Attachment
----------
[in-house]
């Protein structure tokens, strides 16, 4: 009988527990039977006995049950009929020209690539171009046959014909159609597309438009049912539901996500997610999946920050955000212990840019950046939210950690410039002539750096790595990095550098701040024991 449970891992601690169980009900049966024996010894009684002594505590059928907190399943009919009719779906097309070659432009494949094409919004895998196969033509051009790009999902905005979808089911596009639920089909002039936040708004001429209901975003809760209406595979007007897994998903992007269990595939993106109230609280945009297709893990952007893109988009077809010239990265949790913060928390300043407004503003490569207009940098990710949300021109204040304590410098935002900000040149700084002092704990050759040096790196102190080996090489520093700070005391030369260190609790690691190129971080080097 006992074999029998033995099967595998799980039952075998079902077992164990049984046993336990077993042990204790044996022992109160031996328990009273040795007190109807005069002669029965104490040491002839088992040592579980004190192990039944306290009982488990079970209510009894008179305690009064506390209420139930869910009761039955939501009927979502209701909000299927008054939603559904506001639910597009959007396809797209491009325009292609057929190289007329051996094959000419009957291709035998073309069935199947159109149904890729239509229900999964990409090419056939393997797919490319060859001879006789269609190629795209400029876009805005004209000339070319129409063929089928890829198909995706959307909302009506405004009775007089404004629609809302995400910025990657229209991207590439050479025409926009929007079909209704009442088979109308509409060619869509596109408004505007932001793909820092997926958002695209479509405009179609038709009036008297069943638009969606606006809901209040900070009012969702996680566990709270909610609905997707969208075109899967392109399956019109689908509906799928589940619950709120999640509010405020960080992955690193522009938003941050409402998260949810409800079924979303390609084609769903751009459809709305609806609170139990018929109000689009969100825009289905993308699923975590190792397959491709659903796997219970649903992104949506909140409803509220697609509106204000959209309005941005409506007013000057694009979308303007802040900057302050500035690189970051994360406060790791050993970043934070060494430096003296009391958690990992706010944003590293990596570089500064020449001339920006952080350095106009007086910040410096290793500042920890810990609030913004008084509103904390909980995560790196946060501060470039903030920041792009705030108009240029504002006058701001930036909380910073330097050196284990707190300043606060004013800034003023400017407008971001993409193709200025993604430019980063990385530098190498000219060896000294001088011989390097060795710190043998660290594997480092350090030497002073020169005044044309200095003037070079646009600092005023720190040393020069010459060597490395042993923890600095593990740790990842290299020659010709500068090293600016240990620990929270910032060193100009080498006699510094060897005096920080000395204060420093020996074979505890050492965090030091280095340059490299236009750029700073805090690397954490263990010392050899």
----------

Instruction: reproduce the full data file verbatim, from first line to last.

[in-house]
């Protein structure tokens, strides 16, 4: 009988527990039977006995049950009929020209690539171009046959014909159609597309438009049912539901996500997610999946920050955000212990840019950046939210950690410039002539750096790595990095550098701040024991 449970891992601690169980009900049966024996010894009684002594505590059928907190399943009919009719779906097309070659432009494949094409919004895998196969033509051009790009999902905005979808089911596009639920089909002039936040708004001429209901975003809760209406595979007007897994998903992007269990595939993106109230609280945009297709893990952007893109988009077809010239990265949790913060928390300043407004503003490569207009940098990710949300021109204040304590410098935002900000040149700084002092704990050759040096790196102190080996090489520093700070005391030369260190609790690691190129971080080097 006992074999029998033995099967595998799980039952075998079902077992164990049984046993336990077993042990204790044996022992109160031996328990009273040795007190109807005069002669029965104490040491002839088992040592579980004190192990039944306290009982488990079970209510009894008179305690009064506390209420139930869910009761039955939501009927979502209701909000299927008054939603559904506001639910597009959007396809797209491009325009292609057929190289007329051996094959000419009957291709035998073309069935199947159109149904890729239509229900999964990409090419056939393997797919490319060859001879006789269609190629795209400029876009805005004209000339070319129409063929089928890829198909995706959307909302009506405004009775007089404004629609809302995400910025990657229209991207590439050479025409926009929007079909209704009442088979109308509409060619869509596109408004505007932001793909820092997926958002695209479509405009179609038709009036008297069943638009969606606006809901209040900070009012969702996680566990709270909610609905997707969208075109899967392109399956019109689908509906799928589940619950709120999640509010405020960080992955690193522009938003941050409402998260949810409800079924979303390609084609769903751009459809709305609806609170139990018929109000689009969100825009289905993308699923975590190792397959491709659903796997219970649903992104949506909140409803509220697609509106204000959209309005941005409506007013000057694009979308303007802040900057302050500035690189970051994360406060790791050993970043934070060494430096003296009391958690990992706010944003590293990596570089500064020449001339920006952080350095106009007086910040410096290793500042920890810990609030913004008084509103904390909980995560790196946060501060470039903030920041792009705030108009240029504002006058701001930036909380910073330097050196284990707190300043606060004013800034003023400017407008971001993409193709200025993604430019980063990385530098190498000219060896000294001088011989390097060795710190043998660290594997480092350090030497002073020169005044044309200095003037070079646009600092005023720190040393020069010459060597490395042993923890600095593990740790990842290299020659010709500068090293600016240990620990929270910032060193100009080498006699510094060897005096920080000395204060420093020996074979505890050492965090030091280095340059490299236009750029700073805090690397954490263990010392050899």